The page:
N.B. I also write for the Communications of the ACM (CACM). The following essay recently appeared on the CACMblog.
Why do we, as researchers and practitioners, have this deep and abiding love of computing? Why do we compute? Superficially, the question seems as innocuous as asking why the sky is blue or the grass is green. However, like both of those childhood questions, the simplicity belies the subtlety beneath. Just ask someone about Raleigh scattering or the quantum efficiency of photosynthesis if you doubt that simple questions can unearth complexity.
At its most basic, computing is simply automated symbol manipulation. Indeed, the abstract Turing machine does nothing more than manipulates symbols on a strip of tape using a table of rules. More deceptively, the rules seem simpler than some board games. Though vacuously true, the description misses the point that symbol manipulation under those rules captures what we now call the Church-Turing thesis.
However, as deep and as beautiful as the notion of computability really is, I doubt that is the only reason most of us are so endlessly fascinated by this malleable thing we call computing. Rather, I suspect it is a deeper, more primal yearning, one that underlies all of science and engineering and that unites us in a common cause. It is the insatiable desire to know and understand.
Lessons from Astronomy
When I recently I stood atop Mauna Kea, looking at the array of telescopes perched there, I was again struck by our innate curiosity. Operated by a diverse array of international partnerships and built on Mauna Kea at great expense, they are there because we care about some fundamental questions. What is the evolutionary history and future of the universe? What are dark matter and dark energy? Why is there anything at all?
Answers to these questions are not likely to address our current economic woes, improve health care or address our environmental challenges. We care about the answers, nevertheless.
As I pondered the gloaming sky, my thoughts turned to Edwin Hubble, who first showed that some of those faint smudges in the sky were "island universes" – galaxies like our own. The universe was a far bigger place than we had heretofore imagined. As Hubble observed about this age-old quest to understand:
From our home on the Earth, we look out into the distances and strive to imagine the sort of world into which we are born. Today we have reached far out into Space. Our immediate neighborhood we know rather intimately. But with increasing distance our knowledge fades, and fades rapidly, until at the last dim horizon we search among ghostly errors of observations for landmarks that are scarcely more substantial. The search will continue. The urge is older than history. It is not satisfied and it will not be suppressed.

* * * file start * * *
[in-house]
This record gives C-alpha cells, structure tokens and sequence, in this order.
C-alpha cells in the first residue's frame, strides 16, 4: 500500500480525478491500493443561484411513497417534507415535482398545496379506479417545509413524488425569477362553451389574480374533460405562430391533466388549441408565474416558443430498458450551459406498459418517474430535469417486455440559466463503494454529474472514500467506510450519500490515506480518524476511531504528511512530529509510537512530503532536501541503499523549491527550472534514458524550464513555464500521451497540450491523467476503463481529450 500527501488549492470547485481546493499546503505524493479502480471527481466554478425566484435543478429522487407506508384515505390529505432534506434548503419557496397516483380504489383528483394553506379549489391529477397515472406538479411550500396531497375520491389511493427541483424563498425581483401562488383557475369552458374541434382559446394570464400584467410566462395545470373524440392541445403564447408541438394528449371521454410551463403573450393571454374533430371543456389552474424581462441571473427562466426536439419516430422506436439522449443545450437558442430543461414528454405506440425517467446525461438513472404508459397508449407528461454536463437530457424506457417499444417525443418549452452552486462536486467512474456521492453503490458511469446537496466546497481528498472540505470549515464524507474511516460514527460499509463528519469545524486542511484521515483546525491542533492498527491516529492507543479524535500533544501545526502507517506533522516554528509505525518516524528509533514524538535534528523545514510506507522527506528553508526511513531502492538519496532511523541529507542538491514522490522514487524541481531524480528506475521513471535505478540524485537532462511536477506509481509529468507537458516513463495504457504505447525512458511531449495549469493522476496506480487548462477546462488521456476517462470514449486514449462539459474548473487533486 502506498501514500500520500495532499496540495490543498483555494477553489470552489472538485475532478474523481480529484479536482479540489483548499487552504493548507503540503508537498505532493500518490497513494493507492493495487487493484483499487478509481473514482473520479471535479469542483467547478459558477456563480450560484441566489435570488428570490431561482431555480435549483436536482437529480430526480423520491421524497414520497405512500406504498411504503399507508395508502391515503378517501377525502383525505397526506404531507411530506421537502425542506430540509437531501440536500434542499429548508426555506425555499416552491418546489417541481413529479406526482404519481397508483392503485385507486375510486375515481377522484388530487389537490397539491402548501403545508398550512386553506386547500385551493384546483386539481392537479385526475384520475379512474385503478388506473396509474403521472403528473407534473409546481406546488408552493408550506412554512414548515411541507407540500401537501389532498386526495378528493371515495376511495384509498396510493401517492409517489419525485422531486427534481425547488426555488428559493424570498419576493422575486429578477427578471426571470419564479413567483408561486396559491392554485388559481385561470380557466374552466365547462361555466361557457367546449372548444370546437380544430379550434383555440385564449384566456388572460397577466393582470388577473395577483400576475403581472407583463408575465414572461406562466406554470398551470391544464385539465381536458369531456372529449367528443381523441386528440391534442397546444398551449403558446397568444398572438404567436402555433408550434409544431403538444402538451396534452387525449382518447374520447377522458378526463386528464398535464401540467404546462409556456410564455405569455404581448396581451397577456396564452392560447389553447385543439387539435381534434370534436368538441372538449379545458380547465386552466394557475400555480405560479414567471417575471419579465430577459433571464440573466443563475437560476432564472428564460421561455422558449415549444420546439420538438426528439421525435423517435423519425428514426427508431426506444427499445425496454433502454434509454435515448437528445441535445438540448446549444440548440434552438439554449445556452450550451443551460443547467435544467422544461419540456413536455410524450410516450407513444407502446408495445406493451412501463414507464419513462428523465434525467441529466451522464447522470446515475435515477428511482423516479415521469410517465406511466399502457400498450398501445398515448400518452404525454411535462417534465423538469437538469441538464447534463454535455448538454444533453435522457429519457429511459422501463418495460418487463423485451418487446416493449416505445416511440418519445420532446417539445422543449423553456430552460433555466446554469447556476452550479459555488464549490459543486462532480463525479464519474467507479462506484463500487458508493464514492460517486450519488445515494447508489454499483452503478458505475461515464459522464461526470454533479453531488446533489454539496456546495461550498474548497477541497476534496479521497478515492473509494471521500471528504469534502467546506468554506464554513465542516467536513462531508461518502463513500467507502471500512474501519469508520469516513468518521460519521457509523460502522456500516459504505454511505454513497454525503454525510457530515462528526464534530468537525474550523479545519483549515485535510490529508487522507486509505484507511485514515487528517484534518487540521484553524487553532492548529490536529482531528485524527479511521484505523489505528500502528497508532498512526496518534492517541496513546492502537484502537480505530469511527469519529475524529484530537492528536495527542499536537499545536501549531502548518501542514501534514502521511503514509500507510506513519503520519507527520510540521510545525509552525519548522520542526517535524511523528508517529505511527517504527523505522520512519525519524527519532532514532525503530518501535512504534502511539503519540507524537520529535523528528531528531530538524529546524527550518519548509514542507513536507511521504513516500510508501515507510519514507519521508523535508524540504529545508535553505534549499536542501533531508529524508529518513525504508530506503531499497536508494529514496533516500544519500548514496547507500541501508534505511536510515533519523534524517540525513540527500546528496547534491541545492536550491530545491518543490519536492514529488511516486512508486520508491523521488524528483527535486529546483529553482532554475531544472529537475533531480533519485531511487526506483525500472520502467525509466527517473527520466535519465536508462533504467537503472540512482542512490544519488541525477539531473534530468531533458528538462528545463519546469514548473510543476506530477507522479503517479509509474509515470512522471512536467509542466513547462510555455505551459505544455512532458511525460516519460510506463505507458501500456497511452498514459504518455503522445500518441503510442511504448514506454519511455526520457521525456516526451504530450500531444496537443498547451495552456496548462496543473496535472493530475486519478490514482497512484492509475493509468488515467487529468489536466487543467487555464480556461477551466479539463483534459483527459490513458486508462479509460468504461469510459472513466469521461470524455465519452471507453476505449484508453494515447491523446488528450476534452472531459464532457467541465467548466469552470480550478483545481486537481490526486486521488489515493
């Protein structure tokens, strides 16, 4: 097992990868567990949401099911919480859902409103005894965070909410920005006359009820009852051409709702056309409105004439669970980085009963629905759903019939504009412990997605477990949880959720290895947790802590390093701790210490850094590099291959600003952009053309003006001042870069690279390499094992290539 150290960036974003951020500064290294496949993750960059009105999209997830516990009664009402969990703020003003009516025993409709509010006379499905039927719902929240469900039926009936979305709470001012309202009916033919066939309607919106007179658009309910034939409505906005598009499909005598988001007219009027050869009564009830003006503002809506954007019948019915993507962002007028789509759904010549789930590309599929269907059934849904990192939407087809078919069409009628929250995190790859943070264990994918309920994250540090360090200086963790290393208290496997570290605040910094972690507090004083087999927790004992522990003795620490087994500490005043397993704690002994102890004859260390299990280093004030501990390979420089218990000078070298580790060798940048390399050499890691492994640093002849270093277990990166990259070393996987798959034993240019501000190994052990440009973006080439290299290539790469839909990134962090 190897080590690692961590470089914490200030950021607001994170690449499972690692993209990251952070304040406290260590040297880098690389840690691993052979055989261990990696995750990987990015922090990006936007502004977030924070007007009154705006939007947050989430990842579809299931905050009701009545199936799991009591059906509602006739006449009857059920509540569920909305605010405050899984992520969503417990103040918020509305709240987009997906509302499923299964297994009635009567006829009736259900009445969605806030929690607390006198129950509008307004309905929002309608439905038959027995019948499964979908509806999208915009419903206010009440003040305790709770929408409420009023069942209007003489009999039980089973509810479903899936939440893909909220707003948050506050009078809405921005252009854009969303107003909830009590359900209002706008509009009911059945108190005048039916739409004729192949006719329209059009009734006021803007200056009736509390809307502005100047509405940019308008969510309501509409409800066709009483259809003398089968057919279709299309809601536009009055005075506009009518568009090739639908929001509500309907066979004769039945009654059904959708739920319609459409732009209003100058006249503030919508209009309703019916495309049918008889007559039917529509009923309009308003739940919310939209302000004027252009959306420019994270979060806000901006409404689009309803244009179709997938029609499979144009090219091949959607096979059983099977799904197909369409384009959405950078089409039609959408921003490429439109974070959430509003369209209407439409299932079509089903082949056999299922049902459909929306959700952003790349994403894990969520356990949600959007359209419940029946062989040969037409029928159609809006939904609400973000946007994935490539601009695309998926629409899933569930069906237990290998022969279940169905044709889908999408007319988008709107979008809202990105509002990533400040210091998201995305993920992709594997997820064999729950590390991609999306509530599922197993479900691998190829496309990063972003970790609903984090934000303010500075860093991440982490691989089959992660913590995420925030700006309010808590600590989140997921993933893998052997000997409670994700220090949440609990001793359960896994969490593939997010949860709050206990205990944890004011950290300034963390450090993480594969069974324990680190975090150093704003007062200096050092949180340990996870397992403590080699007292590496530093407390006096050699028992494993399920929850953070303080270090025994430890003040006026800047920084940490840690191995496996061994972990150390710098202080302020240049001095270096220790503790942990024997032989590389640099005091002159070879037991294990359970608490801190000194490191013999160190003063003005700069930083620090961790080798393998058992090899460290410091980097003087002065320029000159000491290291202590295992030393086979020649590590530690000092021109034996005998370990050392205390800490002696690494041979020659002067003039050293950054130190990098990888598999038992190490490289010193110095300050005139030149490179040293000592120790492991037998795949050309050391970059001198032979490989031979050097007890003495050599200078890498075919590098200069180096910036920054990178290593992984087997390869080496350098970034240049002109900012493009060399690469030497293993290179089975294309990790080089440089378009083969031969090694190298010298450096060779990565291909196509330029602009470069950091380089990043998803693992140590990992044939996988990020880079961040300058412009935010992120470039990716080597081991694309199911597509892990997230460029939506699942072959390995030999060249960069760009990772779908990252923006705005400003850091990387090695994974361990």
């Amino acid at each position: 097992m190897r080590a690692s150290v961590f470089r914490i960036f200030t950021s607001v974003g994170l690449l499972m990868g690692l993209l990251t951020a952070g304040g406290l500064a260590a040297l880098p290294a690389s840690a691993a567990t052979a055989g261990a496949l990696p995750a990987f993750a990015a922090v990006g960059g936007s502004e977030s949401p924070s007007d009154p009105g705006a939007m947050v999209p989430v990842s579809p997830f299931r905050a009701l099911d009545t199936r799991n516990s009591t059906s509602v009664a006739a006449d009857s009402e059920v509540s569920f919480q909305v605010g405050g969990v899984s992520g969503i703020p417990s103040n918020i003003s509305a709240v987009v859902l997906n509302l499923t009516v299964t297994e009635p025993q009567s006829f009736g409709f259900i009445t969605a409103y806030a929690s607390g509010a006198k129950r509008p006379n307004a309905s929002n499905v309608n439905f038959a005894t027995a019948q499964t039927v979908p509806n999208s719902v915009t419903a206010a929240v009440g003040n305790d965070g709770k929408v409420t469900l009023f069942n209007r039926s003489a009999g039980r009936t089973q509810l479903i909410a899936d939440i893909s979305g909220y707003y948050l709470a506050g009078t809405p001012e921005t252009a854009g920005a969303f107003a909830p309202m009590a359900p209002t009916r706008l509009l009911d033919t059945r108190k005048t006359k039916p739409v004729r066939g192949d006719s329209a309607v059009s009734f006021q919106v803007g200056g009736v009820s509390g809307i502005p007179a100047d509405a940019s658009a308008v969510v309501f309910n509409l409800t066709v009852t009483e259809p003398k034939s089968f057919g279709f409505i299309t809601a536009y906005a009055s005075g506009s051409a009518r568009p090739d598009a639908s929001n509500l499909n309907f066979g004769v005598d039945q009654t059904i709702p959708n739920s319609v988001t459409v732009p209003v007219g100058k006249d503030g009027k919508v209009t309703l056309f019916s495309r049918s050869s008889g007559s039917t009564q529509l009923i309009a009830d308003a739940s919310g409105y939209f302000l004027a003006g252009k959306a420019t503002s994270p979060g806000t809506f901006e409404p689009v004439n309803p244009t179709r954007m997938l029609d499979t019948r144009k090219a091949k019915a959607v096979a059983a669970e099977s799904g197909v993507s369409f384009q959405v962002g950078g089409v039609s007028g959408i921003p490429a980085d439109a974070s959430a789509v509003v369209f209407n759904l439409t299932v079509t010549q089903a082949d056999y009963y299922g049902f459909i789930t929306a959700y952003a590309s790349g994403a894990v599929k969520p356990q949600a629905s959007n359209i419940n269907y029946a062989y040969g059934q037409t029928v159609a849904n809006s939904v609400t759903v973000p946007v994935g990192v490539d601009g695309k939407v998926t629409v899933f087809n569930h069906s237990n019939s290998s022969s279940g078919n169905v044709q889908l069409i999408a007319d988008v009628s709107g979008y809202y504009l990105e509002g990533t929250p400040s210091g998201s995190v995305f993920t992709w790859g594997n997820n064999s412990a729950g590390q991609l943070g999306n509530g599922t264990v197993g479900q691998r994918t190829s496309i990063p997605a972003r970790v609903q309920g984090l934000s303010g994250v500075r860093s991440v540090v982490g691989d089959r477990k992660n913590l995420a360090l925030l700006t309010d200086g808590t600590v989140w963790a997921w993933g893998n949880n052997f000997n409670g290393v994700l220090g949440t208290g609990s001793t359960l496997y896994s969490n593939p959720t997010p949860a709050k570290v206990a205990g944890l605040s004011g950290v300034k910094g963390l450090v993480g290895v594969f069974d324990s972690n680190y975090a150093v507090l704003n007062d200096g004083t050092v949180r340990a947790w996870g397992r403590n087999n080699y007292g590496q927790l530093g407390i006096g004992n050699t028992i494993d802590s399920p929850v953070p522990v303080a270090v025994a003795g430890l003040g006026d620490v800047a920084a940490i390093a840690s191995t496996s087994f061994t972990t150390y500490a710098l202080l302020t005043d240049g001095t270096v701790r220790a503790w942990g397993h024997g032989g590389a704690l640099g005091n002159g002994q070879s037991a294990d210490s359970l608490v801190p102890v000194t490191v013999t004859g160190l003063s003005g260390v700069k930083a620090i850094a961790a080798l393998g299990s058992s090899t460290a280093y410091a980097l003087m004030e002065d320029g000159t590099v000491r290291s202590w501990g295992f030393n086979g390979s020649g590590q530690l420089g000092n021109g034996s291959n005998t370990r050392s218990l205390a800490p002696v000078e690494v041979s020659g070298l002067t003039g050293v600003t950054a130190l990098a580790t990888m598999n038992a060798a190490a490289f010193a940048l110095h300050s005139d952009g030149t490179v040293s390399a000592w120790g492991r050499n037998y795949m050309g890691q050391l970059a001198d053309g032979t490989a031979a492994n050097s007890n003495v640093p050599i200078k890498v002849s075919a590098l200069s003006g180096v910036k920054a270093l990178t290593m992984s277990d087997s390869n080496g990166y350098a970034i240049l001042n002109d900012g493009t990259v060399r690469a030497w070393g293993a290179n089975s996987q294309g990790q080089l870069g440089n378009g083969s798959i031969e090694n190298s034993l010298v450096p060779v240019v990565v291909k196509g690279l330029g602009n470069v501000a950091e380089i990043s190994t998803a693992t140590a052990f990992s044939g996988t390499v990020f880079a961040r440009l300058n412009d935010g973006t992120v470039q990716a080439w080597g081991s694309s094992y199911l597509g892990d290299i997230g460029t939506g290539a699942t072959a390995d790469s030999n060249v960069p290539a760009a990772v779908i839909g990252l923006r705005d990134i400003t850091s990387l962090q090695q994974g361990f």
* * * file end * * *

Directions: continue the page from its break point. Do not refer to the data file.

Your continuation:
Hubble's comment was about the observational difficulties of distance estimation and the challenges associated with identifying standard candles. However, it could just as easily have been a meditation on computing, for we are driven by our own insatiable desires for better algorithms, more flexible and reliable software, new sensors and data analytics tools, and by ever larger and more faster computers.
Computing the Future
Why do we compute? I suspect it is for at least two, related reasons, neither relating to publication counts, tenure, wealth or fame. The first is the ability to give life to the algorithmic instantiation of an idea, to see it dance and move across our displays and devices. We have all felt the exhilaration when the idea takes shape in code, then begins to execute, sometimes surprising us in its unexpected behavior and complexity. Computing's analog of deus ex machina brings psychic satisfaction.
The second reason is that computing is an intellectual amplifier, extending our nominal reach and abilities. I discussed the power of computing to enable and enhance exploration in another CACM blog. (See Intellectual Amplification via Computing.) It is why those of us in computational science continually seek better algorithms and faster computer systems. From terascale to petascale and the global race to exascale, it is a quest for greater fidelity, higher resolution and finer time scales. The same deep yearning drives astronomers to seek higher resolution detectors and larger telescope apertures. We are all chasing searching the ghostly signals for landmarks.
It is our ability to apply our ideas and their embodiment in code to a dizzying array of problems, from the prosaic to the profound, that attracts and compels us. It is why we compute.
Hubble was right. We compute because we want to know and understand. The urge is deep and unsatisfied. It cannot be denied.